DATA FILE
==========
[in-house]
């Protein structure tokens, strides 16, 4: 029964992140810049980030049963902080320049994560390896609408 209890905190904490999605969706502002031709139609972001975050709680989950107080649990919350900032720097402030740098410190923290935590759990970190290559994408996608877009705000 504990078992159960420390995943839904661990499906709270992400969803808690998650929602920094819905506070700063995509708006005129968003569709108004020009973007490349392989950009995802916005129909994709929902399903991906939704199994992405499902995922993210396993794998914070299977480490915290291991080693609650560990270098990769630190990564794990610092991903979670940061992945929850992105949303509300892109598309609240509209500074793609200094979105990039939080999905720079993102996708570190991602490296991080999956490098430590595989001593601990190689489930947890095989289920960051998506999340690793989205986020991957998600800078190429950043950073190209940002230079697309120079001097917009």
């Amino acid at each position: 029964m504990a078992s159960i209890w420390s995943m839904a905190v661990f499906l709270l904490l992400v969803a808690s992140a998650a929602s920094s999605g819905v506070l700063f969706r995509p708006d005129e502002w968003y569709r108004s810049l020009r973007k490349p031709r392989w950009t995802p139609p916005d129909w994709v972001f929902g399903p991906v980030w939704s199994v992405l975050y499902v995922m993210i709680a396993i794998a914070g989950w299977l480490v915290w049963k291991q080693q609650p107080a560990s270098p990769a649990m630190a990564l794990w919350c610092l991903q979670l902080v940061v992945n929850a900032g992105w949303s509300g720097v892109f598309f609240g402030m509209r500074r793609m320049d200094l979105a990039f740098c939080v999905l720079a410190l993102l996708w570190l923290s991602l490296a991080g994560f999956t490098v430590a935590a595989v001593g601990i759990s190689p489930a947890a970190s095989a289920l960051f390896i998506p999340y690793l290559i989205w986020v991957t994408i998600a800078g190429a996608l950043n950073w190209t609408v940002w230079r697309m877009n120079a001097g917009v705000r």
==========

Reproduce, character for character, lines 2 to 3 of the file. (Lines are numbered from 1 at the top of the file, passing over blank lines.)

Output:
């Protein structure tokens, strides 16, 4: 029964992140810049980030049963902080320049994560390896609408 209890905190904490999605969706502002031709139609972001975050709680989950107080649990919350900032720097402030740098410190923290935590759990970190290559994408996608877009705000 504990078992159960420390995943839904661990499906709270992400969803808690998650929602920094819905506070700063995509708006005129968003569709108004020009973007490349392989950009995802916005129909994709929902399903991906939704199994992405499902995922993210396993794998914070299977480490915290291991080693609650560990270098990769630190990564794990610092991903979670940061992945929850992105949303509300892109598309609240509209500074793609200094979105990039939080999905720079993102996708570190991602490296991080999956490098430590595989001593601990190689489930947890095989289920960051998506999340690793989205986020991957998600800078190429950043950073190209940002230079697309120079001097917009």
């Amino acid at each position: 029964m504990a078992s159960i209890w420390s995943m839904a905190v661990f499906l709270l904490l992400v969803a808690s992140a998650a929602s920094s999605g819905v506070l700063f969706r995509p708006d005129e502002w968003y569709r108004s810049l020009r973007k490349p031709r392989w950009t995802p139609p916005d129909w994709v972001f929902g399903p991906v980030w939704s199994v992405l975050y499902v995922m993210i709680a396993i794998a914070g989950w299977l480490v915290w049963k291991q080693q609650p107080a560990s270098p990769a649990m630190a990564l794990w919350c610092l991903q979670l902080v940061v992945n929850a900032g992105w949303s509300g720097v892109f598309f609240g402030m509209r500074r793609m320049d200094l979105a990039f740098c939080v999905l720079a410190l993102l996708w570190l923290s991602l490296a991080g994560f999956t490098v430590a935590a595989v001593g601990i759990s190689p489930a947890a970190s095989a289920l960051f390896i998506p999340y690793l290559i989205w986020v991957t994408i998600a800078g190429a996608l950043n950073w190209t609408v940002w230079r697309m877009n120079a001097g917009v705000r």